The 12/2013 and 5/2014 (approx) cases of Marvin Louis Guy and Henry Goedrich Magee. Both in Texas, both night-time no-knock raids where the occupants fired on and killed LEOs, defense “thought it was home invasion”. (And not a lot of evidence found, so far, my-disclaimer-here, etc., to justify the raids.)

    WaPo cite:

    Sorry if this is a duplicate.

    nerkbuckeye in reply to MouseTheLuckyDog. | September 20, 2014 at 7:28 am

    Kinda like “Conservative Democrat” . I had to laugh because I thought the exact same thing but I’m assuming it refers to suing someone for rape? Maybe when a conviction doesn’t happen?

      “Civil rape” generally refers to attempting to hold a third-party vicariously liable for a rape. For example, woman raped in laundry room of her apartment building sues the apartment building because prior rapes occurred there and they did not adequately secure the facility against future rapes. Or woman works in convenience store, convenience store is robbed, robbers rape woman, woman sues convenience store for inadequate security.

      That kind of thing.

      –Andrew, @LawSelfDefense

    JusticeDelivered in reply to MouseTheLuckyDog. | September 20, 2014 at 9:46 am

    “Civil Rape” is where a PR campaign is used to drive a uncivil shakedown for personal profit.

“Swirling around the crapper until flushed away”, that’s a trajectory, right?

As George Zimmerman has an interest in improving his education these days, think he could register for the course, to provide first hand balance to Jasmine’s syllabus? And do carry permits in Florida allow him to bring his gun to class? 🙂

“tip line” comment to AB about possible interesting self-defense cases, bad guys (?) versus LEOs:

Today I’ve seen on the interwebs articles about two Texas cases, within 5 months of each other, night-time no-knock raids where occupants shoot and kill LEOs (apparent defense: “I thought it was a home invasion” ).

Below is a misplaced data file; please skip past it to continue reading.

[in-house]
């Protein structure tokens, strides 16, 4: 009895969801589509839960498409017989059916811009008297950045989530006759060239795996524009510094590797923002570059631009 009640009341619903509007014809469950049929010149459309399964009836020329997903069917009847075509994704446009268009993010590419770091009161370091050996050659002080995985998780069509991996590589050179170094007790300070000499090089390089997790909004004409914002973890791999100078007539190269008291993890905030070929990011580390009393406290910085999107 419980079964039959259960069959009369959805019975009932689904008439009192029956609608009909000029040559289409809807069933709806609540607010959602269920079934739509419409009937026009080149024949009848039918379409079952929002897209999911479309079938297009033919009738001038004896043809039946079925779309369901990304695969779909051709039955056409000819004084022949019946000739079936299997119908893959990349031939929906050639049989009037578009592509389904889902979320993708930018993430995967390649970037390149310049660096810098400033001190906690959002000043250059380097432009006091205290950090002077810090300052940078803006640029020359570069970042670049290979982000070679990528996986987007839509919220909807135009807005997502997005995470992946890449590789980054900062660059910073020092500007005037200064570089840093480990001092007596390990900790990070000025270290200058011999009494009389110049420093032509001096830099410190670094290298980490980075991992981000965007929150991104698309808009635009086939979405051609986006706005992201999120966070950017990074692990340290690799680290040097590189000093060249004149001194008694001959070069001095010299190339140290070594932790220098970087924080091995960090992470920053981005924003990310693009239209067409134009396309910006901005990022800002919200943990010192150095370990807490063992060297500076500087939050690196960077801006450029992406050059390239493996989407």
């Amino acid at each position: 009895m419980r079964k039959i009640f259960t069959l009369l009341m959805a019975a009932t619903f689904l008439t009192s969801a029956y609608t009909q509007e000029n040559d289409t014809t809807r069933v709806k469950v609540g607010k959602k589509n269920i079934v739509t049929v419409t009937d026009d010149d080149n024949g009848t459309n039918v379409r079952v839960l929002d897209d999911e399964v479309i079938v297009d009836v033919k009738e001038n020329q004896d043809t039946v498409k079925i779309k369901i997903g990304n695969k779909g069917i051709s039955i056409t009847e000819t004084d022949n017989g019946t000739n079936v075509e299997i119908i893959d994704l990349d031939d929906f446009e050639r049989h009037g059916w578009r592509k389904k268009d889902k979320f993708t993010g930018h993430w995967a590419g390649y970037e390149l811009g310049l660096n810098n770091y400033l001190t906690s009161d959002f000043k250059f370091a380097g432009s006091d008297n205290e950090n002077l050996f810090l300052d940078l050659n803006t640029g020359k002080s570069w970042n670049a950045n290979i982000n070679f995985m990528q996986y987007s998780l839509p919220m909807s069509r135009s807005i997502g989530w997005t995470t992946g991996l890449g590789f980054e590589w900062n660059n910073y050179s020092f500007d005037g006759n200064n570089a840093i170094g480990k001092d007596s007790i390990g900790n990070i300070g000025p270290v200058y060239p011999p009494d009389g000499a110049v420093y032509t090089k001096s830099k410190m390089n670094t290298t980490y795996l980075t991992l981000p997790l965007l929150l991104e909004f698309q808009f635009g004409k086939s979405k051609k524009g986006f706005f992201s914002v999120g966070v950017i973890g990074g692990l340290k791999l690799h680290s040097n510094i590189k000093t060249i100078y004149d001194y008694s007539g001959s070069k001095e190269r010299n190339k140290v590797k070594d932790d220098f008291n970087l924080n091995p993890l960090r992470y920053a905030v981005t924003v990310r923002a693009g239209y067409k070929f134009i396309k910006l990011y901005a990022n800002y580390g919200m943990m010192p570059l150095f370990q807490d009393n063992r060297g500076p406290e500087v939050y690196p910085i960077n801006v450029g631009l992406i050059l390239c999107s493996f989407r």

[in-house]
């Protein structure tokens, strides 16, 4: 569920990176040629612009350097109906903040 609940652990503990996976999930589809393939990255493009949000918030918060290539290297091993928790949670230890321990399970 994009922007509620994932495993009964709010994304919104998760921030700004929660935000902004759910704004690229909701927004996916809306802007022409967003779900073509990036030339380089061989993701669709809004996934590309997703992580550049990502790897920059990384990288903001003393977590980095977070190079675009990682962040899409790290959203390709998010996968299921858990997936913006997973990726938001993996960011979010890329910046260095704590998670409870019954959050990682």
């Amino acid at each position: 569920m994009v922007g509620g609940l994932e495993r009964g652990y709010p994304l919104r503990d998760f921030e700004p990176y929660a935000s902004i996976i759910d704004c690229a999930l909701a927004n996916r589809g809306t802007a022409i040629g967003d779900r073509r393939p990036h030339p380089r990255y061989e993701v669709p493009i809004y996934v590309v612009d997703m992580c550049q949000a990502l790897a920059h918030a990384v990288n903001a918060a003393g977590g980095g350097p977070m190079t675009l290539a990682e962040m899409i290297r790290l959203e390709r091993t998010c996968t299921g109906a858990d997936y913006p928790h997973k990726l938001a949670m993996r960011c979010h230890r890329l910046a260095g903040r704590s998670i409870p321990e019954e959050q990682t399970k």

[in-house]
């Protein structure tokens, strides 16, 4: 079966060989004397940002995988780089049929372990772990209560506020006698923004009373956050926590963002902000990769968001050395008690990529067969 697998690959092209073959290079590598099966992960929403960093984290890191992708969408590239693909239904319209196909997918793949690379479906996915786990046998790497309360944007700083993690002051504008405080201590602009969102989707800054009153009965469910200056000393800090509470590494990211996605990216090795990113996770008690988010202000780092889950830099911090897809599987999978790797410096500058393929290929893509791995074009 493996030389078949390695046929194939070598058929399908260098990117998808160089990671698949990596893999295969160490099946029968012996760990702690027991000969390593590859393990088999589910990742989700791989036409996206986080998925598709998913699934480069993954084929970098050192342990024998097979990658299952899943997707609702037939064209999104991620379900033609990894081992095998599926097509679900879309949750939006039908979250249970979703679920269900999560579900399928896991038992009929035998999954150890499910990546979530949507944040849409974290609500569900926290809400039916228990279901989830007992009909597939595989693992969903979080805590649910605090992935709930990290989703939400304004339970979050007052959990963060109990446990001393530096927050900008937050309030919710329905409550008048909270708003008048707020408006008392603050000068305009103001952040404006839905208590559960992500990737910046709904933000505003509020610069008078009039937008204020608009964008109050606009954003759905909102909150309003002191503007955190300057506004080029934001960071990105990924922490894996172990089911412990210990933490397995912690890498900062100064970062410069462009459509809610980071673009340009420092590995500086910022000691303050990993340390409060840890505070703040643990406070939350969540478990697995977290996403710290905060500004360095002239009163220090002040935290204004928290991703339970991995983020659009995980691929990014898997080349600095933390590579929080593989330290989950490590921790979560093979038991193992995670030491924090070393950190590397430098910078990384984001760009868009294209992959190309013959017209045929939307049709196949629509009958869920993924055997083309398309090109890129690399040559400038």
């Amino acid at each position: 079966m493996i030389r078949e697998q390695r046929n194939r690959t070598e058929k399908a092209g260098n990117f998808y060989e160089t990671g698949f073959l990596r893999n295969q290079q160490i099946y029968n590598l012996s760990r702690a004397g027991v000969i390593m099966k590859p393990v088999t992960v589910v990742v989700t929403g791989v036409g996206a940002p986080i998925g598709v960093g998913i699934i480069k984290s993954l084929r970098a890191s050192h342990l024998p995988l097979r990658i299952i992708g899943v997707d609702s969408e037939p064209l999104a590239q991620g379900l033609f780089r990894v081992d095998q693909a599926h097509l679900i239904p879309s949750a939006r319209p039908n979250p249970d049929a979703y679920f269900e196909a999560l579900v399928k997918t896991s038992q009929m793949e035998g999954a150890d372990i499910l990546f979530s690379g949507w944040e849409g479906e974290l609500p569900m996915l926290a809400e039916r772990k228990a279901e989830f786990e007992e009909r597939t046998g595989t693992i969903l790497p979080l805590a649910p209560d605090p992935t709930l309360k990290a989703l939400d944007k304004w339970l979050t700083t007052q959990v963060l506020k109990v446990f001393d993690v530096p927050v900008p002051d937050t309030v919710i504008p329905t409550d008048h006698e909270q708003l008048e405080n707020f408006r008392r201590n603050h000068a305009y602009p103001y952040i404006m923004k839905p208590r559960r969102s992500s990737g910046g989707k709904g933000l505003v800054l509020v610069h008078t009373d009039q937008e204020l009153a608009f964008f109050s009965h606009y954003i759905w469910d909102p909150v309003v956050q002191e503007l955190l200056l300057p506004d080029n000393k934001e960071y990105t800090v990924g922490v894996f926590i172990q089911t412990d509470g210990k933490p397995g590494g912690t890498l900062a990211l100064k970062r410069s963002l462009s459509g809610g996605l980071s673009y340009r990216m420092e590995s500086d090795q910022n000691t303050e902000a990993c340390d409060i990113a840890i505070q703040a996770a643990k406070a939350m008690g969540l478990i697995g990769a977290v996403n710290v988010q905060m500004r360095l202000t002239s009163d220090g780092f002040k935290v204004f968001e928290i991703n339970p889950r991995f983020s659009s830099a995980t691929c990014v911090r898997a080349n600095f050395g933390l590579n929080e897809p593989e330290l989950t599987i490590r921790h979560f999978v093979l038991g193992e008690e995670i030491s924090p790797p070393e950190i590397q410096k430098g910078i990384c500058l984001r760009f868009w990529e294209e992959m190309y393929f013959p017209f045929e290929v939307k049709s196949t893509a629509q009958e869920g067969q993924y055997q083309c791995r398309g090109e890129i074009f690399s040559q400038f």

The accused are Marvin Louis Guy and Henry Goedrich Magee.

Sources: and

disclaimer: I spent 3 minutes ‘researching’ this, so if it’s junk, I won’t be surprised

At what point do law school students band together and sue the school for tuition fraud? Aren’t you entitled to expect to be turned into a lawyer, instead of just a hired gun (legal technician) who can go get a bar card.

I’ve worked as a paralegal for many attorneys and a couple of them were real lawyers. There’s a difference, which is why TPTB are on a long term mission to make the two words into interchangeable synonyms.

How many people know that a lot of law schools do not require students to take a constitutional law theory class in order to get a JD? Yeah they take a semester of con law but it is mostly about learning to cite precedent (at least according to the attorneys I know).

If the Rule of Law is now The Rule of Shifting Social Considerations, we are toast.

These people are going to keep milking that cow long after it ran dry of both milk and blood.

And by the way, I do believe in social justice.

But in my version of social justice, I get to keep the fruits of my hard work, while “the others” get to keep the fruits of their laziness.

There are still a lot of idiots claiming Trayvon was murdered.

Parks and Crump were after a civil payout after the murder trial was won, but they had to settle on the million dollars conned from the Condo Complex’s insurance company and whatever fees they got from Martin Family fundraising schemes.

Now we have them sucking up to the racists to get a bunch of money from the City of Ferguson.

I will say that P-C Law Firm certainly is very successful in hiring attractive female spokes-models to impress their target audiences.

    platypus in reply to gad-fly. | September 20, 2014 at 2:10 pm

    No offense but their sense of timing and political awareness is what got the million dollar payout. Not a con job but a very slick sales job (in settlement negotiations).

    I admit there isn’t a whole lot of daylight between the two but there is some daylight. Plus, it was private money which is so much better than taxpayer money.

..”students will engage in non-traditional legal analysis, exploring the literature on the sociological intersection of race and the law, and examine and reflect on complementary forms of advocacy, such as the use of the media as a tool of advocacy . . . “

Just another course in identity politics musicology.

Don’t forget that Donna Shalala had to give the final sign-off on this. (I suppose)

There was no justice. Zimmerman’s life was ruined.

The only one who got Justice was Martin, and it wasn’t the state that gave it to him, just some poor unlucky neighborhood volunteer.